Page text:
Depersonalization and DerealizationTweet
Depersonalization is a change of self-awareness such that the person feels unreal, detached from his own experience and unable to feel emotion. Derealization is a similar change in relation to the environment, such that objects appear unreal and people appear as lifeless, two-dimensional 'cardboard' figures. Despite the complaint of inability to feel emotion, both depersonalization and derealization are described as highly unpleasant experiences.
These central features are often accompanied by other morbid experiences. There is some disagreement as to whether these other experiences are part of depersonalization and derealization or separate symptoms since they do not occur in every case. These accompanying features include changes in the experience of time, changes in the body image such as a feeling that a limb has altered in size or shape, and occasionally a feeling of being outside one's own body and observing one's own actions, often from above.
Because patients find it difficult to describe the feelings of depersonalization and derealization, they often resort to metaphor and this can lead to confusion between depersonalization and delusional ideas. For example, a patient may say that he feels 'as if part of my brain had stopped working', or 'as if the people I meet are lifeless creatures'. Such statements should be explored carefully to distinguish depersonalization and derealization from delusional beliefs that the brain is no longer working or that people have really changed. Sometimes it is difficult to make the distinction.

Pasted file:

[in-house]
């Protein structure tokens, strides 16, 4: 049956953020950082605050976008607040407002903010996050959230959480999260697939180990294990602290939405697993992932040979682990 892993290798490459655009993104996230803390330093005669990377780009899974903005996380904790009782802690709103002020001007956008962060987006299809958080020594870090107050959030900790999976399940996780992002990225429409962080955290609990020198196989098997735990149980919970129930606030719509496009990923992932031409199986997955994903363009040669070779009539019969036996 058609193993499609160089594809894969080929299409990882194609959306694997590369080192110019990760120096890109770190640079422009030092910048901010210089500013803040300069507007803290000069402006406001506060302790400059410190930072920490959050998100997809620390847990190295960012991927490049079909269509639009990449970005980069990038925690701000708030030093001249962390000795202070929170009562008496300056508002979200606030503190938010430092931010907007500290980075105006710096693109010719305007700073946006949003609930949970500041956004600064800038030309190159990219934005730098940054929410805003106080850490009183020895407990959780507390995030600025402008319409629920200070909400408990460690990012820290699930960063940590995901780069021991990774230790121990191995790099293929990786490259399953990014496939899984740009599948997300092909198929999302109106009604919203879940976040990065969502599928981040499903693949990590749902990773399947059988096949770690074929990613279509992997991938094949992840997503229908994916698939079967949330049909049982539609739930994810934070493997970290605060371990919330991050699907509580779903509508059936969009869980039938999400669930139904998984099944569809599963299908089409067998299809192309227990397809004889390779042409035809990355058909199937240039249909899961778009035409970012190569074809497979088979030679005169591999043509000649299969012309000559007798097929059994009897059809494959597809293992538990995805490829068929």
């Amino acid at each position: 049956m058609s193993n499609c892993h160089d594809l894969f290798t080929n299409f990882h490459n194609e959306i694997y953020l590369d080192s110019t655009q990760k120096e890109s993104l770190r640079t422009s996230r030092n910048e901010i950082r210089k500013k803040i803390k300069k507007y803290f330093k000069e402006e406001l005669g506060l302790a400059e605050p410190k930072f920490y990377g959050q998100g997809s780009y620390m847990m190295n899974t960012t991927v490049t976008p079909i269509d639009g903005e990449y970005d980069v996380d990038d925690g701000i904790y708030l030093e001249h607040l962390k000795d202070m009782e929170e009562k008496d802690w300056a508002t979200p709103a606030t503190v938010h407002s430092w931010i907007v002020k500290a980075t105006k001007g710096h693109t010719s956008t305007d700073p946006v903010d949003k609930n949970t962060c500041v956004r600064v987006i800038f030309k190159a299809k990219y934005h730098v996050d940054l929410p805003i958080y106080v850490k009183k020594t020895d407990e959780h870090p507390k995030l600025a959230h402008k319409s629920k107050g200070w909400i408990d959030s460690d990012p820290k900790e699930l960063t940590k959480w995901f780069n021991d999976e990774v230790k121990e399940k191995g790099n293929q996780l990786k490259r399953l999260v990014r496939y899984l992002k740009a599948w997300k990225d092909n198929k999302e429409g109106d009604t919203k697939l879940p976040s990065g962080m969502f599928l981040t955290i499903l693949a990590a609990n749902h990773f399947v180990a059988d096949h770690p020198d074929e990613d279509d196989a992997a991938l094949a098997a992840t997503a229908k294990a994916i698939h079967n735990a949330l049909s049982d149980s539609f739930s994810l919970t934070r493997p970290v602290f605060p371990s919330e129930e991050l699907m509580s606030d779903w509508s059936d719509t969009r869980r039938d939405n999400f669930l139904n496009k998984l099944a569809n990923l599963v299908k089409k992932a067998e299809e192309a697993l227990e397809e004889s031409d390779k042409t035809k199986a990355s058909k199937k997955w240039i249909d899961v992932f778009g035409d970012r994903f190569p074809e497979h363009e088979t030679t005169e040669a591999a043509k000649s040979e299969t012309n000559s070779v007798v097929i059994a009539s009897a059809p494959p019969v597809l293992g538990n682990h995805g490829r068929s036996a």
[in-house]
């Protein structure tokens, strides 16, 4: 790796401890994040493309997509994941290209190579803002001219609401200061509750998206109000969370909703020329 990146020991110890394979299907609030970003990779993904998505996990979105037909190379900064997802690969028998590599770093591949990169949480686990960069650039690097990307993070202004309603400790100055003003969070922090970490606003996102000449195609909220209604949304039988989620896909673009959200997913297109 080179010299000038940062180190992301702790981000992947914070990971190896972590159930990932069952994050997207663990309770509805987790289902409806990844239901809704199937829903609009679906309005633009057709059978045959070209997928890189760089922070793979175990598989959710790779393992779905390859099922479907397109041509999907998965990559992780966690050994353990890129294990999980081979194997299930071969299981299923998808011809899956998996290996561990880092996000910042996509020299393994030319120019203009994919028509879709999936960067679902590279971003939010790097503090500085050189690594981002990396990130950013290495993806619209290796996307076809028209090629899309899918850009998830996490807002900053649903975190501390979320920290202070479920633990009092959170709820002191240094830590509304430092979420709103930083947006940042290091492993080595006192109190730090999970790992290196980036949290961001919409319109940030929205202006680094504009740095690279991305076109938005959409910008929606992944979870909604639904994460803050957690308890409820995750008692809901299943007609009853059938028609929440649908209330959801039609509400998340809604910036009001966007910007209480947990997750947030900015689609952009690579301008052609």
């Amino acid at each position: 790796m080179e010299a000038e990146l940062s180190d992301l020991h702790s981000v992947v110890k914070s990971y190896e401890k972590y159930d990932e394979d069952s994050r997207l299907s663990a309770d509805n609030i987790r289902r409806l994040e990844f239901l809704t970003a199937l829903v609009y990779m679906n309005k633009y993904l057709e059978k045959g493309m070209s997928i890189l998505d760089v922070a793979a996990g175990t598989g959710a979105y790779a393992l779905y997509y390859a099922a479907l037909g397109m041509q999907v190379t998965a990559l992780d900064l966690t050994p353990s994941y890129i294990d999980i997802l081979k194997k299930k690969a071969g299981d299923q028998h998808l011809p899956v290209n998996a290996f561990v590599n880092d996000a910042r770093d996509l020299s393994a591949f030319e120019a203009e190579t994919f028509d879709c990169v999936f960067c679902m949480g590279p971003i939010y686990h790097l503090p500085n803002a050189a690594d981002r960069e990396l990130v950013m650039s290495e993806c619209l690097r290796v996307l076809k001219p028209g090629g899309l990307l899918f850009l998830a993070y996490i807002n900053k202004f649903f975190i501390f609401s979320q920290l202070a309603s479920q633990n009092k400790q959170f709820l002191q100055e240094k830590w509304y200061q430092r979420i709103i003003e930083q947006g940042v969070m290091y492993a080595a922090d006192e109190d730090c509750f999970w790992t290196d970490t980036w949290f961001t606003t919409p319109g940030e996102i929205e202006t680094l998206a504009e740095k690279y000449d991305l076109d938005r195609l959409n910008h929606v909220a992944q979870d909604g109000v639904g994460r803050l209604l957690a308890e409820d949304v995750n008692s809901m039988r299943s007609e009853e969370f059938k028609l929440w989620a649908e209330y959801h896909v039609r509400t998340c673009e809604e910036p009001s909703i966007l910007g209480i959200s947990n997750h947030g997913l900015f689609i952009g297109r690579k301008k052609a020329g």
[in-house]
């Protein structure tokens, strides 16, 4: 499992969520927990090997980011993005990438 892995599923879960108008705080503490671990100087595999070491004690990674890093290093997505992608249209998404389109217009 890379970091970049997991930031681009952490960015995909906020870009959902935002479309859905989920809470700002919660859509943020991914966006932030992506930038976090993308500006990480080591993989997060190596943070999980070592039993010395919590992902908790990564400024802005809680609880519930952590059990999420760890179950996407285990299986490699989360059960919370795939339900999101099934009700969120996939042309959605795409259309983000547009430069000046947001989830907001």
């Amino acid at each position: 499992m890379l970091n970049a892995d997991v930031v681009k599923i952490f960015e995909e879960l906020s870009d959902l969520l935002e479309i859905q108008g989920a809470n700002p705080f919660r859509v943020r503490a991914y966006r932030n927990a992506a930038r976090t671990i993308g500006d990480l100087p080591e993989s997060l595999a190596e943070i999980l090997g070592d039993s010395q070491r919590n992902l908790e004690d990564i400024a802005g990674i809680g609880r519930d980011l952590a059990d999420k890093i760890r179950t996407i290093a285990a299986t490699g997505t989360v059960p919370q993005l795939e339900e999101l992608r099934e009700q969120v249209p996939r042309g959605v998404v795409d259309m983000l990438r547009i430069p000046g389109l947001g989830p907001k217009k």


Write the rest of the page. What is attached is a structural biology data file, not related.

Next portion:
Depersonalization and derealization are experienced quite commonly as transient phenomena by healthy adults and children, especially when tired. The experience usually begins abruptly and in normal people seldom lasts more than a few minutes (Sedman 1970). The symptoms have been reported after sleep deprivation and sensory deprivation, and as an effect of hallucinogenic drugs.
The symptoms occur in generalized and phobic anxiety disorders, depressive disorders, schizophrenia, and temporal lobe epilepsy, as well as in the rare depersonalization disorder. Because depersonalization and derealization occur in so many disorders, they do not help in diagnosis.